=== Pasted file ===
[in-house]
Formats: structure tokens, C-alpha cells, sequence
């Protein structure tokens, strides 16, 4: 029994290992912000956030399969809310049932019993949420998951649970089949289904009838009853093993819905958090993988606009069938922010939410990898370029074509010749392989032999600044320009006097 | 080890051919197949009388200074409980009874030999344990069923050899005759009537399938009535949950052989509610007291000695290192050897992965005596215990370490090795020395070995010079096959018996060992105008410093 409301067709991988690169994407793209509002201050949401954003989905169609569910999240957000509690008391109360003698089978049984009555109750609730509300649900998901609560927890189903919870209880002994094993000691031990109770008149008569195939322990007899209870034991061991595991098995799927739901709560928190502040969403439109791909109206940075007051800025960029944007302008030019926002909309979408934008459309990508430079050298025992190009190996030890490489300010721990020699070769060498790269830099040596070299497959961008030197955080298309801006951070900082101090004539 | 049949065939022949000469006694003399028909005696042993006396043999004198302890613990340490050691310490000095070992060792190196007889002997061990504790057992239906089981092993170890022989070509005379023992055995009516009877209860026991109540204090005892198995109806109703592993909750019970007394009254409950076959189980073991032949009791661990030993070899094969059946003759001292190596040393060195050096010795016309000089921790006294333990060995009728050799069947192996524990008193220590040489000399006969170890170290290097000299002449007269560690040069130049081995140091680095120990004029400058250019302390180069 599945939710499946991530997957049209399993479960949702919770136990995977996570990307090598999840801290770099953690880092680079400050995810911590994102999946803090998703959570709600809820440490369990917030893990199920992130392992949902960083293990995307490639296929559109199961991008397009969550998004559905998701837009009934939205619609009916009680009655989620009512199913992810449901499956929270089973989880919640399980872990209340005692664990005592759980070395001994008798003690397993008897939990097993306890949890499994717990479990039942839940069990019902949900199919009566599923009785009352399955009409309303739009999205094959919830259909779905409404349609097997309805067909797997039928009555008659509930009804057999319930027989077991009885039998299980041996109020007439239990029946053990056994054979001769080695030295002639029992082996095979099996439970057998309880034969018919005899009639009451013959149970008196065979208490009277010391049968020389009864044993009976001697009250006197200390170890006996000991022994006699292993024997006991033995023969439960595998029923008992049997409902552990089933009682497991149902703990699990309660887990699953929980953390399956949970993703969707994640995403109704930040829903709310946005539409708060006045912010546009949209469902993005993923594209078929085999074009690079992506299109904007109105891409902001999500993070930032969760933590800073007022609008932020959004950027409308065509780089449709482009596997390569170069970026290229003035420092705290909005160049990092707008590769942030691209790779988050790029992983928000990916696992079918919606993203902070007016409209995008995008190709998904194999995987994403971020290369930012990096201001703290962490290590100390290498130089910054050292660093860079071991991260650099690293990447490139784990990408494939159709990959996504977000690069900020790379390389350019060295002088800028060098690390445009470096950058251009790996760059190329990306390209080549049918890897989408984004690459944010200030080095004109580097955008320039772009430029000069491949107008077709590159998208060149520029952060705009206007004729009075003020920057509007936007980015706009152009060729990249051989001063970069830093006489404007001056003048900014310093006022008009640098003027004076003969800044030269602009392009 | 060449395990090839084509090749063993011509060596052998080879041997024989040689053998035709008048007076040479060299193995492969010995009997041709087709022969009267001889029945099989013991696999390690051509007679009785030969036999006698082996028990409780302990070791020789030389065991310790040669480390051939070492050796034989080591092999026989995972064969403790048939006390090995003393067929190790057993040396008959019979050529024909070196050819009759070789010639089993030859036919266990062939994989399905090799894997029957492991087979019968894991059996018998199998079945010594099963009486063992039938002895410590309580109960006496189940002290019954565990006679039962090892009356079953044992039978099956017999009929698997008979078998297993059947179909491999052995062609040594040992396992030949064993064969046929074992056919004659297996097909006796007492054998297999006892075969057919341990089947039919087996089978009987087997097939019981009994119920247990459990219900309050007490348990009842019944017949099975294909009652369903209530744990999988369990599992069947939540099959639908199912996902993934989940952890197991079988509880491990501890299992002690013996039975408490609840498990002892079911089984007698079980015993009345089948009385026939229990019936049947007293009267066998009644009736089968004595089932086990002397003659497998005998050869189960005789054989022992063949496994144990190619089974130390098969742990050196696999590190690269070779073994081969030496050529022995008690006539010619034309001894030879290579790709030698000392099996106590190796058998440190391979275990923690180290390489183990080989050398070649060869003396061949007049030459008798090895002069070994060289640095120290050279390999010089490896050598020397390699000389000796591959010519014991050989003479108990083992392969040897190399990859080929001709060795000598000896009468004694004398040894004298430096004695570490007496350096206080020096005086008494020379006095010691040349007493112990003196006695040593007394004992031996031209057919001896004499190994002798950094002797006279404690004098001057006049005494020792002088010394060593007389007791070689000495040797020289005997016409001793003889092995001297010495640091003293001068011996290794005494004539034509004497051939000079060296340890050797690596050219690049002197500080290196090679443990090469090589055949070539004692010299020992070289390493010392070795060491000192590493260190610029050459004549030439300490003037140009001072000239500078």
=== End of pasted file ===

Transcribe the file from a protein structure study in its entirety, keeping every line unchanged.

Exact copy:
[in-house]
Formats: structure tokens, C-alpha cells, sequence
């Protein structure tokens, strides 16, 4: 029994290992912000956030399969809310049932019993949420998951649970089949289904009838009853093993819905958090993988606009069938922010939410990898370029074509010749392989032999600044320009006097 | 080890051919197949009388200074409980009874030999344990069923050899005759009537399938009535949950052989509610007291000695290192050897992965005596215990370490090795020395070995010079096959018996060992105008410093 409301067709991988690169994407793209509002201050949401954003989905169609569910999240957000509690008391109360003698089978049984009555109750609730509300649900998901609560927890189903919870209880002994094993000691031990109770008149008569195939322990007899209870034991061991595991098995799927739901709560928190502040969403439109791909109206940075007051800025960029944007302008030019926002909309979408934008459309990508430079050298025992190009190996030890490489300010721990020699070769060498790269830099040596070299497959961008030197955080298309801006951070900082101090004539 | 049949065939022949000469006694003399028909005696042993006396043999004198302890613990340490050691310490000095070992060792190196007889002997061990504790057992239906089981092993170890022989070509005379023992055995009516009877209860026991109540204090005892198995109806109703592993909750019970007394009254409950076959189980073991032949009791661990030993070899094969059946003759001292190596040393060195050096010795016309000089921790006294333990060995009728050799069947192996524990008193220590040489000399006969170890170290290097000299002449007269560690040069130049081995140091680095120990004029400058250019302390180069 599945939710499946991530997957049209399993479960949702919770136990995977996570990307090598999840801290770099953690880092680079400050995810911590994102999946803090998703959570709600809820440490369990917030893990199920992130392992949902960083293990995307490639296929559109199961991008397009969550998004559905998701837009009934939205619609009916009680009655989620009512199913992810449901499956929270089973989880919640399980872990209340005692664990005592759980070395001994008798003690397993008897939990097993306890949890499994717990479990039942839940069990019902949900199919009566599923009785009352399955009409309303739009999205094959919830259909779905409404349609097997309805067909797997039928009555008659509930009804057999319930027989077991009885039998299980041996109020007439239990029946053990056994054979001769080695030295002639029992082996095979099996439970057998309880034969018919005899009639009451013959149970008196065979208490009277010391049968020389009864044993009976001697009250006197200390170890006996000991022994006699292993024997006991033995023969439960595998029923008992049997409902552990089933009682497991149902703990699990309660887990699953929980953390399956949970993703969707994640995403109704930040829903709310946005539409708060006045912010546009949209469902993005993923594209078929085999074009690079992506299109904007109105891409902001999500993070930032969760933590800073007022609008932020959004950027409308065509780089449709482009596997390569170069970026290229003035420092705290909005160049990092707008590769942030691209790779988050790029992983928000990916696992079918919606993203902070007016409209995008995008190709998904194999995987994403971020290369930012990096201001703290962490290590100390290498130089910054050292660093860079071991991260650099690293990447490139784990990408494939159709990959996504977000690069900020790379390389350019060295002088800028060098690390445009470096950058251009790996760059190329990306390209080549049918890897989408984004690459944010200030080095004109580097955008320039772009430029000069491949107008077709590159998208060149520029952060705009206007004729009075003020920057509007936007980015706009152009060729990249051989001063970069830093006489404007001056003048900014310093006022008009640098003027004076003969800044030269602009392009 | 060449395990090839084509090749063993011509060596052998080879041997024989040689053998035709008048007076040479060299193995492969010995009997041709087709022969009267001889029945099989013991696999390690051509007679009785030969036999006698082996028990409780302990070791020789030389065991310790040669480390051939070492050796034989080591092999026989995972064969403790048939006390090995003393067929190790057993040396008959019979050529024909070196050819009759070789010639089993030859036919266990062939994989399905090799894997029957492991087979019968894991059996018998199998079945010594099963009486063992039938002895410590309580109960006496189940002290019954565990006679039962090892009356079953044992039978099956017999009929698997008979078998297993059947179909491999052995062609040594040992396992030949064993064969046929074992056919004659297996097909006796007492054998297999006892075969057919341990089947039919087996089978009987087997097939019981009994119920247990459990219900309050007490348990009842019944017949099975294909009652369903209530744990999988369990599992069947939540099959639908199912996902993934989940952890197991079988509880491990501890299992002690013996039975408490609840498990002892079911089984007698079980015993009345089948009385026939229990019936049947007293009267066998009644009736089968004595089932086990002397003659497998005998050869189960005789054989022992063949496994144990190619089974130390098969742990050196696999590190690269070779073994081969030496050529022995008690006539010619034309001894030879290579790709030698000392099996106590190796058998440190391979275990923690180290390489183990080989050398070649060869003396061949007049030459008798090895002069070994060289640095120290050279390999010089490896050598020397390699000389000796591959010519014991050989003479108990083992392969040897190399990859080929001709060795000598000896009468004694004398040894004298430096004695570490007496350096206080020096005086008494020379006095010691040349007493112990003196006695040593007394004992031996031209057919001896004499190994002798950094002797006279404690004098001057006049005494020792002088010394060593007389007791070689000495040797020289005997016409001793003889092995001297010495640091003293001068011996290794005494004539034509004497051939000079060296340890050797690596050219690049002197500080290196090679443990090469090589055949070539004692010299020992070289390493010392070795060491000192590493260190610029050459004549030439300490003037140009001072000239500078």